tulpasynth is a real-time collaborative music creation system.
It was initially developed by Colin Sullivan during the Music 256A course at Stanford’s CCRMA. It is named “tulpasynth” in the spirit of creation without boundaries.
tulpasynth runs in the browser. Users click on the page to add shapes which represent sounds. These shapes can be manipulated to modify the sound in various ways. There is a playhead which loops from left to right, and when it reaches a shape, the server renders the corresponding sound. The shapes can be manipulated by any connected client at any time.
The application is currently built for collaborative use on a local network, but could easily be translated for use over the internet. See future for more details.
The backend utilizes the elegant websocketpp1 library to synchronize the models between server and client.
To build tulpasynth, download from github, run
make on the server-side code, then serve the
client/public folder for the clientside code.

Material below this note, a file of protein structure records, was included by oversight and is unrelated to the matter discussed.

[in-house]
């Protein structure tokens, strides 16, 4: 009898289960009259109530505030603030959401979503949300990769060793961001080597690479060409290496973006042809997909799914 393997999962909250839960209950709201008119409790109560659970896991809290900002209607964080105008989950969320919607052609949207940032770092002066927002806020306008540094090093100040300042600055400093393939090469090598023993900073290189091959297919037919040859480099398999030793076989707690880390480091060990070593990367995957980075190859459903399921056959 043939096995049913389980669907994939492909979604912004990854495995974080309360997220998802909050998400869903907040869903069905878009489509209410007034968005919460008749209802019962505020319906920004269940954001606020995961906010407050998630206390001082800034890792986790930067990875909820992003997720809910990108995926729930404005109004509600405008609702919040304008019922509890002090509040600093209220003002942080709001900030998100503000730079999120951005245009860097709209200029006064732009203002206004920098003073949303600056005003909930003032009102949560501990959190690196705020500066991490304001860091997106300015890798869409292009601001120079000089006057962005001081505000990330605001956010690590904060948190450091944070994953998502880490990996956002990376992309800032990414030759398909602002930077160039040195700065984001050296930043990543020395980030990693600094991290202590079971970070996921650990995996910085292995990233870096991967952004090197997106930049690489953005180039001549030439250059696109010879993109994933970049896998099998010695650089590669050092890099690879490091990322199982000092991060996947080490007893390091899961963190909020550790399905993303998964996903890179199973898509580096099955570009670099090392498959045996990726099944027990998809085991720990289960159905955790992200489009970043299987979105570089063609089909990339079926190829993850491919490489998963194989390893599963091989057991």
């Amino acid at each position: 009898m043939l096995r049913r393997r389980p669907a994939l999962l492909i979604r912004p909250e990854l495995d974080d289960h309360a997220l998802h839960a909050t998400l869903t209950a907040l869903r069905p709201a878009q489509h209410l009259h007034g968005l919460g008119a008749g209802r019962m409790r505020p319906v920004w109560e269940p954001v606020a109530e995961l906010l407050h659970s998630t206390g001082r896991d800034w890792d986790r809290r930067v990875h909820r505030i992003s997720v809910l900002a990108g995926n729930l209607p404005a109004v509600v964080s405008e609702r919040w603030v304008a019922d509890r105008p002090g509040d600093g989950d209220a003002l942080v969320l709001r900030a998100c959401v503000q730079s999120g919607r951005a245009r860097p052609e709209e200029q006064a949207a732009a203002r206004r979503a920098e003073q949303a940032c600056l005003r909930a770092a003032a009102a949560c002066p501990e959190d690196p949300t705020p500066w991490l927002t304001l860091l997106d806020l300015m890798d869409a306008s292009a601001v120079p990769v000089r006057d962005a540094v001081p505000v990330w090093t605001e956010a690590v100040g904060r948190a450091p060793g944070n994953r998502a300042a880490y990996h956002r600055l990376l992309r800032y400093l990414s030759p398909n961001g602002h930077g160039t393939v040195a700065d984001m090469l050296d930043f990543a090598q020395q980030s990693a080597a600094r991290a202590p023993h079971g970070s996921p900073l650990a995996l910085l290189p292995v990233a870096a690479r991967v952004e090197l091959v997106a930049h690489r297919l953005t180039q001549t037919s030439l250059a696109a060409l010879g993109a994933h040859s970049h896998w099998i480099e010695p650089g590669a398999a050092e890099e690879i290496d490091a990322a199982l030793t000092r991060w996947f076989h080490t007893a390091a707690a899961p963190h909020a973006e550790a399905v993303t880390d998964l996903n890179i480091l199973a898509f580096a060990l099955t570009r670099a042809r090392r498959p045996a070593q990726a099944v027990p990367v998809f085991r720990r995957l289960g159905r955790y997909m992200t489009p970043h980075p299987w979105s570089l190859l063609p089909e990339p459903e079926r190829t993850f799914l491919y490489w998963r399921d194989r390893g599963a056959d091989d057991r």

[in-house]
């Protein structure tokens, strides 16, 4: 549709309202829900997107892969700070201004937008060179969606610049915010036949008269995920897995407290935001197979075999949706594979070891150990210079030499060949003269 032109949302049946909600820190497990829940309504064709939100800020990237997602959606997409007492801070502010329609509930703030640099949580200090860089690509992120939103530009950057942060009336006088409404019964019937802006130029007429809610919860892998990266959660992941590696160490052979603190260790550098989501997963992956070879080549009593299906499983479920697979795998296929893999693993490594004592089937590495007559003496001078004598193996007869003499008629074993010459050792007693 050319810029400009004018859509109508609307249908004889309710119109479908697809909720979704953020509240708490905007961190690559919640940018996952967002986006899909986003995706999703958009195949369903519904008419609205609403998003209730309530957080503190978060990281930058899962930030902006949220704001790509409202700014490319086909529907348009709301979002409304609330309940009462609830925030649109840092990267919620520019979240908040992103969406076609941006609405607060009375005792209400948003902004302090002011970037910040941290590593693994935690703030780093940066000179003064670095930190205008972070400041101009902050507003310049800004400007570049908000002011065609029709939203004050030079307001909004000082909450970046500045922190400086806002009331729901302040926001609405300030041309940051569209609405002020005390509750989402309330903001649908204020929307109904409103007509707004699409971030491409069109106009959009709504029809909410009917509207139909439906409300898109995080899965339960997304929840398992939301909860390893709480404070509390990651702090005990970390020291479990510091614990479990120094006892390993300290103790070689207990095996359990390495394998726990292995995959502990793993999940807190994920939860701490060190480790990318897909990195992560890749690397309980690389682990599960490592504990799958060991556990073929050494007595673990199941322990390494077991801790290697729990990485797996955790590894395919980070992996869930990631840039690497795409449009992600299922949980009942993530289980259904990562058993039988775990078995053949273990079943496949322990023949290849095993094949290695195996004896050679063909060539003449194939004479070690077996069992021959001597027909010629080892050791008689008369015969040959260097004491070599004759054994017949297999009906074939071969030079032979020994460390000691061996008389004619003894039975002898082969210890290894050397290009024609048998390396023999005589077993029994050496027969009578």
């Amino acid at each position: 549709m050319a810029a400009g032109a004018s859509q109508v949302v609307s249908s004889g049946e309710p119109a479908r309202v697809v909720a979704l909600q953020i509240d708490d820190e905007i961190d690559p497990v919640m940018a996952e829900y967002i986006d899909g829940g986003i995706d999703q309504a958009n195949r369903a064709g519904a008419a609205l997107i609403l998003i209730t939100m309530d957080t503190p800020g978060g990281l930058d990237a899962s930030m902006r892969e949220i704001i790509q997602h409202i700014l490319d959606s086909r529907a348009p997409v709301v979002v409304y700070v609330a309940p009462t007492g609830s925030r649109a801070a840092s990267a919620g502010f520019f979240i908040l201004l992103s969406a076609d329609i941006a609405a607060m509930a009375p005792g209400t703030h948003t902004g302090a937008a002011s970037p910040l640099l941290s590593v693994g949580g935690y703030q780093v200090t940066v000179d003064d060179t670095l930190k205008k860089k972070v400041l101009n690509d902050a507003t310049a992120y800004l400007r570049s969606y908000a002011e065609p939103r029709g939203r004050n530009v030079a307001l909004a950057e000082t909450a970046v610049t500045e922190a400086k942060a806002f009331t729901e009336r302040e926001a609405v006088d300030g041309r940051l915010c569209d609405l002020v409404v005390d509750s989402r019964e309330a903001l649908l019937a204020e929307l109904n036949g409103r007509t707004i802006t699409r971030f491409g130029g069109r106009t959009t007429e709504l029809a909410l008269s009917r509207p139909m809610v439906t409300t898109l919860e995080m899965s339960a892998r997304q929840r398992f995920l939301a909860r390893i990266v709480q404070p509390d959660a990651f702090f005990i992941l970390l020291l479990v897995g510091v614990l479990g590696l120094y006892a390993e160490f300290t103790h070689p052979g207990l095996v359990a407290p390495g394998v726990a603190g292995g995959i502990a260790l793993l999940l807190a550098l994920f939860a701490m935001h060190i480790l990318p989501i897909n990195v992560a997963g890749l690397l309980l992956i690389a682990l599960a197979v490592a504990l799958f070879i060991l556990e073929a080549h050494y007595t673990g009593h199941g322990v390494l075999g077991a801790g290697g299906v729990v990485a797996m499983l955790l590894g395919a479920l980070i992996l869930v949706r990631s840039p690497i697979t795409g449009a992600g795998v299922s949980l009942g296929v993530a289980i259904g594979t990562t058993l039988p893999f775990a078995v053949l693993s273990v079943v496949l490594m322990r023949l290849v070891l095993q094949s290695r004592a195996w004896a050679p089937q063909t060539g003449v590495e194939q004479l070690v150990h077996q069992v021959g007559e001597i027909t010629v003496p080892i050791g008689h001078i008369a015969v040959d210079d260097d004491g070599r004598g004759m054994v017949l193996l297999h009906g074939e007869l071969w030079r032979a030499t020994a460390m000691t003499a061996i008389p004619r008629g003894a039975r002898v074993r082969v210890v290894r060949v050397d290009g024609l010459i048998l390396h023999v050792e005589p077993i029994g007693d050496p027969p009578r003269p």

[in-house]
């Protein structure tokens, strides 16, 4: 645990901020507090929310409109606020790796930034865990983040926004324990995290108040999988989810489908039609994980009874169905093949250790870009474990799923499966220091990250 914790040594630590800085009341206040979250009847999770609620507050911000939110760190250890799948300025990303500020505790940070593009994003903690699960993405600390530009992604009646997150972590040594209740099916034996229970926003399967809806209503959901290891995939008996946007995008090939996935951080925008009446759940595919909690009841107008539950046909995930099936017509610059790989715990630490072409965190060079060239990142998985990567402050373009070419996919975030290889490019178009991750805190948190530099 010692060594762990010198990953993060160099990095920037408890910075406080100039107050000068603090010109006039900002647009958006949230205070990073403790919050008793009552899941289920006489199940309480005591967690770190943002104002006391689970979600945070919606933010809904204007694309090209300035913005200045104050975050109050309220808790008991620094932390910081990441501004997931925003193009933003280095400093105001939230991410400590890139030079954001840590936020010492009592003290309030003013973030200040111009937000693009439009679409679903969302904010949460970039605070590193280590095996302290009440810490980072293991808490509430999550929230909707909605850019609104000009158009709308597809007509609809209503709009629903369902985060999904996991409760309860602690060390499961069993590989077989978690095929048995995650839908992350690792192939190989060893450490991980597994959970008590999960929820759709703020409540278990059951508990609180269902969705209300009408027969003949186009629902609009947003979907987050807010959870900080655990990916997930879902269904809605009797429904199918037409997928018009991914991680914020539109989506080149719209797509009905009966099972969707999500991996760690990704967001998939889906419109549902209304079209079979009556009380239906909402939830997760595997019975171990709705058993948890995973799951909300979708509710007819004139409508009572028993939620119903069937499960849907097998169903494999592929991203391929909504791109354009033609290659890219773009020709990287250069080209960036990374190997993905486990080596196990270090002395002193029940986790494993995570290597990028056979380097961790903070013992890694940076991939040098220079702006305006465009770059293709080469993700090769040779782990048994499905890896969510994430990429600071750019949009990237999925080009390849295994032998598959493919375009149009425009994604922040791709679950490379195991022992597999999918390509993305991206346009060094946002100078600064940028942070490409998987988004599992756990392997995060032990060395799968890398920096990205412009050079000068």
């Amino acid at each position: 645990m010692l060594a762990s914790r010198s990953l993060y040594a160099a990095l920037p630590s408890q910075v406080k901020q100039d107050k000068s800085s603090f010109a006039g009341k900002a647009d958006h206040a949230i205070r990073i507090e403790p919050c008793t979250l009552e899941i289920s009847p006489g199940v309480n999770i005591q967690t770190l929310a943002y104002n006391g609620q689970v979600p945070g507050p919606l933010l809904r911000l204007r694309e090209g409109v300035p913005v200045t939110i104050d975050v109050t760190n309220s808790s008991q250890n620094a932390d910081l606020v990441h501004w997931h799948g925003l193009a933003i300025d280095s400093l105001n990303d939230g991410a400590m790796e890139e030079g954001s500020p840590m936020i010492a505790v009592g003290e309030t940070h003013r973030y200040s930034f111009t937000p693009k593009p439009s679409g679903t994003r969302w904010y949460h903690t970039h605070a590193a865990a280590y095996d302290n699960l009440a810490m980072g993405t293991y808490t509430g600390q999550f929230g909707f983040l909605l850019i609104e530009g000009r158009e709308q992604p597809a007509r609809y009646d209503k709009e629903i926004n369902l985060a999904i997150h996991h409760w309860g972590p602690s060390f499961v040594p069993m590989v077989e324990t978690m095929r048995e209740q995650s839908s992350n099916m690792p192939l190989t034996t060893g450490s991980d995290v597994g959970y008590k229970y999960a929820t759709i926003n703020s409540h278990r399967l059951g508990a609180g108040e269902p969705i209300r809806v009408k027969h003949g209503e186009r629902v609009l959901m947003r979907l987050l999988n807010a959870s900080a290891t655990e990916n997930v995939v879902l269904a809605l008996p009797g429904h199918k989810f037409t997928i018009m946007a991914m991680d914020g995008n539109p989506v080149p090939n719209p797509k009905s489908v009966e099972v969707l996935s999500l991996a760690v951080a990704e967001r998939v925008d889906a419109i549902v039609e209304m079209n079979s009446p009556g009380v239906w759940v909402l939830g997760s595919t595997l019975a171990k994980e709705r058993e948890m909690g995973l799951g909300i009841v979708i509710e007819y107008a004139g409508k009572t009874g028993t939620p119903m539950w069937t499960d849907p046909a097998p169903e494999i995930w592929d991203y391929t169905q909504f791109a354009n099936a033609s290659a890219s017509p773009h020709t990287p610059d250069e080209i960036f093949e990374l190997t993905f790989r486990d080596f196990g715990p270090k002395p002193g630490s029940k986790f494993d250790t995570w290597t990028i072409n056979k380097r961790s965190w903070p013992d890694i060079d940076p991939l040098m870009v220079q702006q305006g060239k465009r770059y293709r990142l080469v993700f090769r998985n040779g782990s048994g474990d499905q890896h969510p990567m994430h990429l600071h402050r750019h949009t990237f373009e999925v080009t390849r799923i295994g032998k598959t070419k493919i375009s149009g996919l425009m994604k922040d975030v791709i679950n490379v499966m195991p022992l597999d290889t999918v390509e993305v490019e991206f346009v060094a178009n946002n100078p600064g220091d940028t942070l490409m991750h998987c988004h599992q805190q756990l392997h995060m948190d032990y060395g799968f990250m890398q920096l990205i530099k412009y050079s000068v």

./configure will clone and build the “Boost” C++ library, which takes quite a while. If you already have boost installed and don’t want to wait, you can edit the
Makefile files accordingly. This script will also attempt to install the “jsoncpp”5 library which requires “scons”6.
To use tulpasynth after building is successful, start up the server:
Then host the
client/public/ directory with an HTTP server on the same IP address. I like Marak Squires’ “http-server”4, but that requires Node.js.
Then open a recent Chrome build7 to http://myipaddress and all should be well :)
It would be wonderful to spend more time on the graphics, specifically animations. I like the idea of sound and interaction influencing the visual aesthetics.
This application could be easily modified to send audio remotely and to render it on the client. The limitations here seem to be figuring out how to optimize uncompressed audio streaming over WebSockets.